are interested in the event, or that they are going. This can help you get
a general headcount, and means each person who has marketed the event as
"interested" or "going" will receive regular reminders about it in their
newsfeed. If you need a different way for people to RSVP, then say so in
your description on the Facebook event.
Post more than once to your organization's Facebook page about the event.
Include a photo or graphic if possible.
Be ready to respond to any comments about your event promptly - check in
at least once a day to respond to inquiries.
Encourage all staff and volunteers to share this information via their own
Facebook accounts as well, and to mark that they are "interested" or
"going" to the event as well.
Tweet about the event or activity with links to your web site for more
information. One tweet isnít enough; a tweet once a week, every week
before the event, as far out as you can (six weeks in advance isnít too
early) is better. Including a name of one of the communities in each tweet
- Forest Grove, Gaston, Cornelius and Gales Creek - will help more people
find your information - people who arenít yet following you on Twitter.
Also include tags, like #Oregon and @WCVA
to reach people who arenít yet following you on Twitter.
Encourage all staff and volunteers to retweet this information via their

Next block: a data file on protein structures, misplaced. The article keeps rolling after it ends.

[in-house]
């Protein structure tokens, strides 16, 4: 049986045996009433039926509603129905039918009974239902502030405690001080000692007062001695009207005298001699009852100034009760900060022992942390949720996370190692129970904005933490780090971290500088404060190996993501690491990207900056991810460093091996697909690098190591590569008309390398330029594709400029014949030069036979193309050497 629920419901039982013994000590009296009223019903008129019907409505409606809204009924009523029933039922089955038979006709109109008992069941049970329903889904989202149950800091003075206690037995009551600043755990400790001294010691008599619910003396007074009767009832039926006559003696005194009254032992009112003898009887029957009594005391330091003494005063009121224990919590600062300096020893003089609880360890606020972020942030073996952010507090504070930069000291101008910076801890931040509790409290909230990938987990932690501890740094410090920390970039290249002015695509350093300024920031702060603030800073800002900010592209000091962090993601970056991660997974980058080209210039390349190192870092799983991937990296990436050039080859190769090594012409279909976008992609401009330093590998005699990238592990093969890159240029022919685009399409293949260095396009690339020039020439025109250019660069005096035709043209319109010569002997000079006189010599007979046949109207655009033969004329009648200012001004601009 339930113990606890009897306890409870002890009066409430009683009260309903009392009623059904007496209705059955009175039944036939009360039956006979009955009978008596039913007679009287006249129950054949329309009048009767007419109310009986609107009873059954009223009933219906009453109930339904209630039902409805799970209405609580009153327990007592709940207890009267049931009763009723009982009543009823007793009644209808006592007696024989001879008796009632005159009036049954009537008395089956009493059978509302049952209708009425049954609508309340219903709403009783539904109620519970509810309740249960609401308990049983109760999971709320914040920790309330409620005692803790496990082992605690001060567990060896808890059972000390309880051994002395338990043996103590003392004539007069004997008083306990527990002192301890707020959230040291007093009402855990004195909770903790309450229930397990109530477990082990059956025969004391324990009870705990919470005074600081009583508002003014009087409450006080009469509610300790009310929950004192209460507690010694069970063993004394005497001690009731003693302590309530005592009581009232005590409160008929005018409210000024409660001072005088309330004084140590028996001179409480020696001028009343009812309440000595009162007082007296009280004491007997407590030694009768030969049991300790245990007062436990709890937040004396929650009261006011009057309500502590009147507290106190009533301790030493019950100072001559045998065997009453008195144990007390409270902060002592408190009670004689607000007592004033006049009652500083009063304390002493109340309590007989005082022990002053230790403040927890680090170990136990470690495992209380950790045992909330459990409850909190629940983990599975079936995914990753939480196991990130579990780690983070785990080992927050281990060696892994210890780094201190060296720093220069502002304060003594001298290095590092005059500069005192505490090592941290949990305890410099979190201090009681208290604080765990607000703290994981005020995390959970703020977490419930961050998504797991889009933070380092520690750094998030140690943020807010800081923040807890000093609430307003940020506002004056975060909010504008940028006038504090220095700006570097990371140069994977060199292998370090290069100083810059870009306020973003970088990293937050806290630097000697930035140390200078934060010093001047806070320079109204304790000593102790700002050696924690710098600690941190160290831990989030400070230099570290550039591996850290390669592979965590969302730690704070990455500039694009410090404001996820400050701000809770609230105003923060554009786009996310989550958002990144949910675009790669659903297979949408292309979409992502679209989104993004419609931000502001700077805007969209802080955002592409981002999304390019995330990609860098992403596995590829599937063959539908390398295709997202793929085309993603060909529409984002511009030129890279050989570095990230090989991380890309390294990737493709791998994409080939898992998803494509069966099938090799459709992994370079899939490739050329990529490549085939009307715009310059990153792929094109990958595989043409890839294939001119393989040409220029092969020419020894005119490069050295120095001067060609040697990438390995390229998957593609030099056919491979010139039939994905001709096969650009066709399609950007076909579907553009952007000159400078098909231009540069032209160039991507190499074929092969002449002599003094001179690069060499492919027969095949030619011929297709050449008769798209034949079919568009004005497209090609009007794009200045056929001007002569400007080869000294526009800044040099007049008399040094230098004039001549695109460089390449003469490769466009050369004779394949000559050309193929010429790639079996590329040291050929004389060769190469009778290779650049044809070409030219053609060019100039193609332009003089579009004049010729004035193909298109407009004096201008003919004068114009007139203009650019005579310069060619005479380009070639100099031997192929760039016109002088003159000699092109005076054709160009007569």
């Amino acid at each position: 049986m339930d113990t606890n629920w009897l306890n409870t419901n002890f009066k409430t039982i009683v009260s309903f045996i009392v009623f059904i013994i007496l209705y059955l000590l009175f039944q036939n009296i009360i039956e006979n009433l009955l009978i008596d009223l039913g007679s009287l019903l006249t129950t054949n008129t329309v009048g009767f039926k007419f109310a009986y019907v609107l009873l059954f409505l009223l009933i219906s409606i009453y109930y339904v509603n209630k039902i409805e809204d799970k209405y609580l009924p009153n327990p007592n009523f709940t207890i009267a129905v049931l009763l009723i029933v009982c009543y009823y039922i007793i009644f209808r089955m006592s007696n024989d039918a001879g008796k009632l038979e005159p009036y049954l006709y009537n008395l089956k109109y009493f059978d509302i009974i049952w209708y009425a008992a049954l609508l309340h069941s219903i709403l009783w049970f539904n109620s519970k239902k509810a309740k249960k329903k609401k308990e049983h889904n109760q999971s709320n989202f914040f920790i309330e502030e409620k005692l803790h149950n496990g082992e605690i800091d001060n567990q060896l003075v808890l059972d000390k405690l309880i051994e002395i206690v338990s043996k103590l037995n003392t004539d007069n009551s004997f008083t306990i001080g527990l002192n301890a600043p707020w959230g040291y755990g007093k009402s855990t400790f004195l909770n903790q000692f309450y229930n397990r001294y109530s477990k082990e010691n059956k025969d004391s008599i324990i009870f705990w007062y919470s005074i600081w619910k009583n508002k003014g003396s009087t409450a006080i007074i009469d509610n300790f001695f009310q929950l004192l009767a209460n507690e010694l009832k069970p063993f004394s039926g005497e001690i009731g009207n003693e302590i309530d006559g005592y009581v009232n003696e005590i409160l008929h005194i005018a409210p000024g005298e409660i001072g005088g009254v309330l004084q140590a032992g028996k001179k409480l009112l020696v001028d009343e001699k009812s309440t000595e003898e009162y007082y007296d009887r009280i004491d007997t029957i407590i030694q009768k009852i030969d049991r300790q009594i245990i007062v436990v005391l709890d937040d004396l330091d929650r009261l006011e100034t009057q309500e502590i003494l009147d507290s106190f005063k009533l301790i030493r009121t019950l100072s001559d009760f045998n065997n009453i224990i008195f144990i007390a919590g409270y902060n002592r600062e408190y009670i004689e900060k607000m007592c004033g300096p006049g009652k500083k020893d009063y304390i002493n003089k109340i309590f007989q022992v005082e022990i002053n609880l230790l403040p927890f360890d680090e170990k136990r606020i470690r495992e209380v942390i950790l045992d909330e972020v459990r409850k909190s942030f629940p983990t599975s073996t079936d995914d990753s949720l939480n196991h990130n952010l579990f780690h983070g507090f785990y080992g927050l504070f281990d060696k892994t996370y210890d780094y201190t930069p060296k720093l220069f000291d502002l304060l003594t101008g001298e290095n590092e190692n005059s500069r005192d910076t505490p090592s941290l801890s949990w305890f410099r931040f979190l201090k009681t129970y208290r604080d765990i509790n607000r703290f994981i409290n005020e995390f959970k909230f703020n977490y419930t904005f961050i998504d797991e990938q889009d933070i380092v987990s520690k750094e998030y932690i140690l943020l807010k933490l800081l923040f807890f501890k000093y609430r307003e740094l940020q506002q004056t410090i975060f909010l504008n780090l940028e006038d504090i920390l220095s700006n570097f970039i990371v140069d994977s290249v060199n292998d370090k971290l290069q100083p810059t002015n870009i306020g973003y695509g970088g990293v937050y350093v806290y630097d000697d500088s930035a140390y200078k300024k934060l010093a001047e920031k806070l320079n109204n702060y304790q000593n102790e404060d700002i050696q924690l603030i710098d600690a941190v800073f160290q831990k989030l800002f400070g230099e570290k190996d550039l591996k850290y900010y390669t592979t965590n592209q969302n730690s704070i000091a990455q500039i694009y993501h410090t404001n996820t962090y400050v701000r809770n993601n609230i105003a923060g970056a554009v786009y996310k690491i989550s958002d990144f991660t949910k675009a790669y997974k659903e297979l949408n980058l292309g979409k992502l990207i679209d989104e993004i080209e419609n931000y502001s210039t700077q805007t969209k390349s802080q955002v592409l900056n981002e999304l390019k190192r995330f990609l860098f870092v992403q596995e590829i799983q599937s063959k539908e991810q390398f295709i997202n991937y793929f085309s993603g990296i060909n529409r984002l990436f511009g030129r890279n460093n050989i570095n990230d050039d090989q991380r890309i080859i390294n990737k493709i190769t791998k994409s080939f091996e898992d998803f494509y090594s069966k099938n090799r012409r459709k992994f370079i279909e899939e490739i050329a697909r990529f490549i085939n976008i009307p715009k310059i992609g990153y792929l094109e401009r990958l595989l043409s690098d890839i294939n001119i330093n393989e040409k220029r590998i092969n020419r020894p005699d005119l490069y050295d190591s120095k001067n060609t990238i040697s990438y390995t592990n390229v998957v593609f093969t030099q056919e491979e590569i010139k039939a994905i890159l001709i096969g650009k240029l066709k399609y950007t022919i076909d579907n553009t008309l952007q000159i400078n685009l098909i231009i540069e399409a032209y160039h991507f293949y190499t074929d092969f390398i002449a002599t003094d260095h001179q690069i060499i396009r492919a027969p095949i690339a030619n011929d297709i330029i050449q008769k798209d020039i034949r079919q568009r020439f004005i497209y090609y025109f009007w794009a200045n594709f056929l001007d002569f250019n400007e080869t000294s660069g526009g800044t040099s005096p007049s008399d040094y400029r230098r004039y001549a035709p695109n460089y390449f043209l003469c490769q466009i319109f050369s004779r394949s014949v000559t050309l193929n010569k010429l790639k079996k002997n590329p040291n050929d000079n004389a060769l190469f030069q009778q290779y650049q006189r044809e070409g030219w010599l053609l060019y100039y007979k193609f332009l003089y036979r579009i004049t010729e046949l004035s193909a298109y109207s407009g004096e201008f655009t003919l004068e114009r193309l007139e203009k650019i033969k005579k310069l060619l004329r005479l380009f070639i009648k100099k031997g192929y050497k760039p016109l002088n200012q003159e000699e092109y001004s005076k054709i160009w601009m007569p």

own Twitter accounts as well..
If you know how to use Instagram, make a graphic to post to Instagram that
has all the basic info: who, what, where, where, and why. In the
description, put all of this information as well.
If you have a GooglePlus account, you should post the information there as
well - it will increase your placement on Google when someone looks for
your organization or the event. It should link back to your web site with
Post a flyer with complete information at all libraries in Forest Grove,
Cornelius, Gales Creek and Gaston - and Hillsboro as well, if you want an
even bigger crowd. Also post the flyer on the bulletin boards around the
student union at Pacific University
If you have time, ask shops in the four rural communities to post the
flyer in their windows.
If you are hoping for Portland-area TV coverage before the event, you can
send your press release to the four local TV stations there. However, be
aware that this might result only in an effort by the TV station to get
you to pay for live, onsite coverage before the event - its an
advertisement dressed up like news coverage.
During the event, post photos to your organization's Twitter and Facebook
accounts, and any other accounts you have, like Flickr and Instagram, with
information about what is happening. This may prompt latecomers to attend.
Also, it helps people remember for next time you have an event.
Be sure to ask people at the event, "How did you hear about this?"
Sure, there is more you can do to publicize your event, but these
aforementioned are the basics. They are free, easy-to-do, and will get
a Computer/Network Consultant
Staff at mission-based organizations (nonprofits, civil society
organizations, and public sector agencies) often have to rely on
consultants, either paid or volunteer, for expertise in computer
hardware, software and networks. Staff may feel unable to understand,
question nor challenge whatever that consultant recommends. What can
mission-based organizations do to recruit the "right" consultant for
"tech" related issues, one that will not make them feel out-of-the-loop
or out-of-control when it comes to tech-related discussions?